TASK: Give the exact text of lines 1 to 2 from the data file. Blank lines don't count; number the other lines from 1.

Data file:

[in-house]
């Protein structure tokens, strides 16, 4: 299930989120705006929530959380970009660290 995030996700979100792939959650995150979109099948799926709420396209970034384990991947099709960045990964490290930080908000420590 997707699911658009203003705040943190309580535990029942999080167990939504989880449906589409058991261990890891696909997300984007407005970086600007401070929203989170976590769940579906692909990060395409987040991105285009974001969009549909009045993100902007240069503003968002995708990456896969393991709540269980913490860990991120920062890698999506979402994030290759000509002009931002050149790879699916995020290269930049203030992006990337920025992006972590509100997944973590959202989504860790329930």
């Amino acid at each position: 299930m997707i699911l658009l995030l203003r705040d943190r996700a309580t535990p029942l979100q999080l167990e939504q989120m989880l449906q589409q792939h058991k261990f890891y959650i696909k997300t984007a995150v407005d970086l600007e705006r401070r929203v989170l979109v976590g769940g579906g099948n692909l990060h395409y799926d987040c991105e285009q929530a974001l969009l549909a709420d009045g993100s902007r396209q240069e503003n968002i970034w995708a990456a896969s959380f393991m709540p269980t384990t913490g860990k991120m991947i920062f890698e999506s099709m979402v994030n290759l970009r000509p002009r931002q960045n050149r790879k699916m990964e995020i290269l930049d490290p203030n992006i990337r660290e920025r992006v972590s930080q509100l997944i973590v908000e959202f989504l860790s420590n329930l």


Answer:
[in-house]
């Protein structure tokens, strides 16, 4: 299930989120705006929530959380970009660290 995030996700979100792939959650995150979109099948799926709420396209970034384990991947099709960045990964490290930080908000420590 997707699911658009203003705040943190309580535990029942999080167990939504989880449906589409058991261990890891696909997300984007407005970086600007401070929203989170976590769940579906692909990060395409987040991105285009974001969009549909009045993100902007240069503003968002995708990456896969393991709540269980913490860990991120920062890698999506979402994030290759000509002009931002050149790879699916995020290269930049203030992006990337920025992006972590509100997944973590959202989504860790329930």